The criteria used to judge each theme are below. Each theme has been judged objectively based on findings and given a grade. How and why I judge these criteria are described below.


The cost of a theme may or may  be a breaking point for some people. Most of the themes are reasonably priced, but are an important metric in the decision making process.

File Size

This is a big deal because, file size is in addition to everything else WordPress loads. The code that is required to load into the WordPress runtime should also be fairly small. A tragic benchmark in this cases is the new WordPress 3.0 Twentyten theme which weighs in at a hefty 1.6MB. (WordPress 3.0 is currently in beta1). For my judging, I want a theme below 800k in total size.

Database Calls

The number of database calls made in a theme is a critical data point. While a lot of database calls may not show up in small sites, a large number can quickly bog down a site of even intermediate size. Additional database calls can be created with multiple loops, widgets (depending on what is being done in the widget) or options created via update_option().

While users won’t see it, update_option() will create an option in the options table but will not set autoload. When WordPress loads, all autoload options are pulled in one database call and those that are not, but are needed in the theme, will generate an additional database call. Ideally, a theme makes no more than 10 database calls per page load. More than that may require database tuning for busy blogs.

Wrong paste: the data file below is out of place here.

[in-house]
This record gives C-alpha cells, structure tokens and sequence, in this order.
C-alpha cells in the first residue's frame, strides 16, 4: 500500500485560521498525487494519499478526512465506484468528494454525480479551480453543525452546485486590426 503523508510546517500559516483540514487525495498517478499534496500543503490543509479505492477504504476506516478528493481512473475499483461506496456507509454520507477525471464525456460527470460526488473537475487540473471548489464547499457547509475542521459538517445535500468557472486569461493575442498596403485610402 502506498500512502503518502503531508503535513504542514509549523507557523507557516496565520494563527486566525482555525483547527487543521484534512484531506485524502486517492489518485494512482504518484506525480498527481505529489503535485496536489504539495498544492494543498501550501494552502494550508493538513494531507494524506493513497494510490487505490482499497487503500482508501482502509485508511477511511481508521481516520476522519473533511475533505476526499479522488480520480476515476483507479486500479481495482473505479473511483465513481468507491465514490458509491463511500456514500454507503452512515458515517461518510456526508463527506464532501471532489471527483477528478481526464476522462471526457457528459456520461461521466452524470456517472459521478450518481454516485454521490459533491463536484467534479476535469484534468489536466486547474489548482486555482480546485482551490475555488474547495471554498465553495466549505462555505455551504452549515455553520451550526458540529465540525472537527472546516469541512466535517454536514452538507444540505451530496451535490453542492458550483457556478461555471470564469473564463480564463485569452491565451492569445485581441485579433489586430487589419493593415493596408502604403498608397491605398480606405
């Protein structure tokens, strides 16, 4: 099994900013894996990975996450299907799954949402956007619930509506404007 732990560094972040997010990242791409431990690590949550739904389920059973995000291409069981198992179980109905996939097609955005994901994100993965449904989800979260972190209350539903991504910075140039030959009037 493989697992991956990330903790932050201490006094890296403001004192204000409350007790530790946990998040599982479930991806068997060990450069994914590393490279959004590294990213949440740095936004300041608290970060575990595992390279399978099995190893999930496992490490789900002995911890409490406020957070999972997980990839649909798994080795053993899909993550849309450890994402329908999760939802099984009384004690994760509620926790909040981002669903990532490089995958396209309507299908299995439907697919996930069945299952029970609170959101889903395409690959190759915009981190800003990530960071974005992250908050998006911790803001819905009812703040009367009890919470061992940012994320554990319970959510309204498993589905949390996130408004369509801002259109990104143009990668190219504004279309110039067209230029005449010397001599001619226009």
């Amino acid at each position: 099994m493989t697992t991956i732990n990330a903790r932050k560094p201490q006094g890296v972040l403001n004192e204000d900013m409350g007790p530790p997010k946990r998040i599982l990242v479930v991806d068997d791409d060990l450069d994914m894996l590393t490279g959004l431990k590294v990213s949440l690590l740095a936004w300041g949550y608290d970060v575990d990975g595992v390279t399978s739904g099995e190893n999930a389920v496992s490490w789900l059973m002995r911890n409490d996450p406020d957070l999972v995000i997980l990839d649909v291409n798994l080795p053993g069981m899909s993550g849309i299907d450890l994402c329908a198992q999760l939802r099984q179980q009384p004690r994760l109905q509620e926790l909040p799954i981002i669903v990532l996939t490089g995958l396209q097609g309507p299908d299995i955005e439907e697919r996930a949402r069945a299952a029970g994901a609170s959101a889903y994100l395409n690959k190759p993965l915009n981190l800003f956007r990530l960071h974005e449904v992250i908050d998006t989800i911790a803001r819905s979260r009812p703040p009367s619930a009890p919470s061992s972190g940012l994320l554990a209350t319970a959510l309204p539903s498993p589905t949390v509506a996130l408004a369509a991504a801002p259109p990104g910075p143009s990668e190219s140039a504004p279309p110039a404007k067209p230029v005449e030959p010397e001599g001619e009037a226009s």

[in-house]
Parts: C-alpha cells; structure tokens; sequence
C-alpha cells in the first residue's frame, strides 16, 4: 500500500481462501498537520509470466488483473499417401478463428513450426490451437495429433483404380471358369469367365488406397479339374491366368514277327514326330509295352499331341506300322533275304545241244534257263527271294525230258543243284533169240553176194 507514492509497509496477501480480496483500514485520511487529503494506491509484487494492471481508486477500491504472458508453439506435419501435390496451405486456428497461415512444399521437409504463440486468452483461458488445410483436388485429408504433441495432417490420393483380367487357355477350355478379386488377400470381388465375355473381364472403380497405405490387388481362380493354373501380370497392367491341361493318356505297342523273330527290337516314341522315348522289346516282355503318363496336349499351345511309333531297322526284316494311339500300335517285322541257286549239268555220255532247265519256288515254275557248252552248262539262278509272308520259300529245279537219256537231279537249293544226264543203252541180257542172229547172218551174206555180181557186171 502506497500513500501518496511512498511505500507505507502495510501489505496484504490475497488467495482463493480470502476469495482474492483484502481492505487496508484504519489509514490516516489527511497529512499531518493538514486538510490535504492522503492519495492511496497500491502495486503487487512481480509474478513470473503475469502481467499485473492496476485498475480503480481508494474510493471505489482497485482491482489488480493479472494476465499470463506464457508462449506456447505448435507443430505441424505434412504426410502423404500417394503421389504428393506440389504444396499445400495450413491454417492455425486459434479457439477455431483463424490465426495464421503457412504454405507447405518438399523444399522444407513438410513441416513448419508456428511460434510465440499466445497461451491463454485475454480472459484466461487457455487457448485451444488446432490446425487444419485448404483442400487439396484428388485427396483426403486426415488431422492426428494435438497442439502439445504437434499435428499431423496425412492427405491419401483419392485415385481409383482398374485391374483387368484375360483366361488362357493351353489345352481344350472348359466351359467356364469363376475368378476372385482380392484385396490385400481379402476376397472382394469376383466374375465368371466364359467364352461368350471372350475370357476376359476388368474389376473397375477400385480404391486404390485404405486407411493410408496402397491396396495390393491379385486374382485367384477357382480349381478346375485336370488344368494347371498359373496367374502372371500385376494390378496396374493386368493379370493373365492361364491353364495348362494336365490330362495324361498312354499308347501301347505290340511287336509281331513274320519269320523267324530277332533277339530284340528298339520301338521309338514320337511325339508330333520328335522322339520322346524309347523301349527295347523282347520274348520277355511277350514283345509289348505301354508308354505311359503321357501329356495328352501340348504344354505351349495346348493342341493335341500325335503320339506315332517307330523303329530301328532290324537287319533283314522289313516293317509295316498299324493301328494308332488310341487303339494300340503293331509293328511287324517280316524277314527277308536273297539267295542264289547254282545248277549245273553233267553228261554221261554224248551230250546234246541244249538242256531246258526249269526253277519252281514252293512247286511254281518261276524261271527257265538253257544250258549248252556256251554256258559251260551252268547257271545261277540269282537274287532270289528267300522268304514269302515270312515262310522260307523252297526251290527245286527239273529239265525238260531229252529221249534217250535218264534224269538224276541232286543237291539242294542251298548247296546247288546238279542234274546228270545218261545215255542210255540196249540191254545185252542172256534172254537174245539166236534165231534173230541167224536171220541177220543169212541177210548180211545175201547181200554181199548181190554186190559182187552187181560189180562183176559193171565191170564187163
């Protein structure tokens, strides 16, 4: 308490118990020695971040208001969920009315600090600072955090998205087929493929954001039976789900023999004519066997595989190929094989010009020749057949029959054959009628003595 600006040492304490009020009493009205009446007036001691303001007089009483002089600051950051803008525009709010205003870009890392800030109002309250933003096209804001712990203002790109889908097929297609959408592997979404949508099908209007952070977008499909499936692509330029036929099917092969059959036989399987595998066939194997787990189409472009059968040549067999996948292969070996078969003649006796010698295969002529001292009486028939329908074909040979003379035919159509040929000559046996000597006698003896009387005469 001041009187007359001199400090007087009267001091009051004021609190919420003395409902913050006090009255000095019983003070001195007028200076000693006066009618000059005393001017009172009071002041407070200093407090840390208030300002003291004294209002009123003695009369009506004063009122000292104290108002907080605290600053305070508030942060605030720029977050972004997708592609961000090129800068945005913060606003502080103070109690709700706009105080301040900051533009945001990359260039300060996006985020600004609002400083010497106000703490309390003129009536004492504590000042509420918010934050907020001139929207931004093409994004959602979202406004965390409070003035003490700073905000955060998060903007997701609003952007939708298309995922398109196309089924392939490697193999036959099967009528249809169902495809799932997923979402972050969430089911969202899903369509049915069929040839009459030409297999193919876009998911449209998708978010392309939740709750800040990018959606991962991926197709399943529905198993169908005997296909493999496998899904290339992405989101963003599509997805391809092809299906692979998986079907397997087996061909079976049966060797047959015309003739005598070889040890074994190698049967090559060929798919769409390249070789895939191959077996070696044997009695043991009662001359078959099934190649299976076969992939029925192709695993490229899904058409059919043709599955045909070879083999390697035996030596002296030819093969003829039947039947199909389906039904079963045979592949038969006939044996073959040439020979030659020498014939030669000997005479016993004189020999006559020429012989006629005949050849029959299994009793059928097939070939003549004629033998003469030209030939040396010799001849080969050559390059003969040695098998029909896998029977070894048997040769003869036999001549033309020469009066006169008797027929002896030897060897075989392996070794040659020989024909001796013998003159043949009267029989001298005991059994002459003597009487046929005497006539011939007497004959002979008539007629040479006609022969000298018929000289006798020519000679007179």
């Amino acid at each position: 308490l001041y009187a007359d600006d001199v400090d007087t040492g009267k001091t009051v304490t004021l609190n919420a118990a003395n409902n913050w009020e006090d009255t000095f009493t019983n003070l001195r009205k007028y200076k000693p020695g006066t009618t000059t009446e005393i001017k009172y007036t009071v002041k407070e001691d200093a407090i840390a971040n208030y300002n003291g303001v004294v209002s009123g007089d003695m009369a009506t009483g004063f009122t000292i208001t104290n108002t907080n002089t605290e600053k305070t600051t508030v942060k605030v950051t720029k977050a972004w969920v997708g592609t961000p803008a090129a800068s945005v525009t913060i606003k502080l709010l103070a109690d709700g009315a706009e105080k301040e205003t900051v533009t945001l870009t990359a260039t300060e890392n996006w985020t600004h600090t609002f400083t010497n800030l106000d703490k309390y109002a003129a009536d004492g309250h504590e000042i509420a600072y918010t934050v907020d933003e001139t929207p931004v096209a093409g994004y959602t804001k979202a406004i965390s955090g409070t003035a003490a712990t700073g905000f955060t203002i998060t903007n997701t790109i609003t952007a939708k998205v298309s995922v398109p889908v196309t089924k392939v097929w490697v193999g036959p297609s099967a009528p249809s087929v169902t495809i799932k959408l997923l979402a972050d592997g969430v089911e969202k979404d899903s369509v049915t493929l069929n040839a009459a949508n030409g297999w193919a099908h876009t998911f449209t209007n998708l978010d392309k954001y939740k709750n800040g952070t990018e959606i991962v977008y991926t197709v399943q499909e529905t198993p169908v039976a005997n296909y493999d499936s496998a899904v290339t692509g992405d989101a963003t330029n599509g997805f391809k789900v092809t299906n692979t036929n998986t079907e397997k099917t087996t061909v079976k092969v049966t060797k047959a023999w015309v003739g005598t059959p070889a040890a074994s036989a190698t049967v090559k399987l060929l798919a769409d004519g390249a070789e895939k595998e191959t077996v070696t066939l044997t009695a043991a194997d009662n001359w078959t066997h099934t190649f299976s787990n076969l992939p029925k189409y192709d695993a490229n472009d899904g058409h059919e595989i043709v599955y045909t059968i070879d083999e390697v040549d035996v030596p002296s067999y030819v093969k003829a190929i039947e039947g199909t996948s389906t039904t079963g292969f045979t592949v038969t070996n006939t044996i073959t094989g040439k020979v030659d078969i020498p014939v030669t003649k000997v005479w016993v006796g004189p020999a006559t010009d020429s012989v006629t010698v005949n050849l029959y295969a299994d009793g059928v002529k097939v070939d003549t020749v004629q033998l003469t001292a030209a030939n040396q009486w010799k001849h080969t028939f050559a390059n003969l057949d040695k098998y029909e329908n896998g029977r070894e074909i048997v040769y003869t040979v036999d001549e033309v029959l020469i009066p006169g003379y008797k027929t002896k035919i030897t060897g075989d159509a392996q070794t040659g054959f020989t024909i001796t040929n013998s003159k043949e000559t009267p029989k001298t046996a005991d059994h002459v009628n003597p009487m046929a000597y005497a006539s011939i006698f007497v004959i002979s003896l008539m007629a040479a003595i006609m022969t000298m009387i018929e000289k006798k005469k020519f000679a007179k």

Note: This does not factor in database calls from the WordPress Admin. Only from the front end of the blog where users will be.

Page Load

Page load is a defining, critical datapoint for large blogs. Keep in mind that in this stress test, I have preloaded 10,000 blog posts and 10,000 pages into WordPress. The results, in some cases, are alarming and I’d highly recommend theme developers put significant efforts into improving in this area. The results of the test are guaged on a local install, with no network latency, all applications closed except Firefox 3.6 and the web server and database server restarted after each test to ensure no throttled performance. Numbers were ascertained using Firebug.


Hooks are used extensively among all themes. This is a useful way to allow plugin developers to extend the theme. The use of filters allow modification of the theme without modification of core code so, in many ways, filters are more important in my judging than actions.

Localization/Internationalization (i18n)

All of our theme developers live here in the United States. How their perspective outside of the United States relates to their theme development is gleaned by whether or not their theme contains the necessary components to allow for translation of the theme into different languages. This is a huge initiative in the WordPress community and it is unacceptable for any theme to not follow suit in their development.


While it is impossible to do an exhaustive security audit for each theme, there was one key requirement for this test. For exhaustive security research, I recommend contacting Mark Jaquith and hiring him. He is the best WordPress security guy I know. For my tests, I looked for the use of the WordPress security API functions esc_url(), esc_attr(), esc_html() and esc_js(). Use of these functions throughout the theme (frontend and backend) provide most of the security that is needed and is the cornerstone of this audit.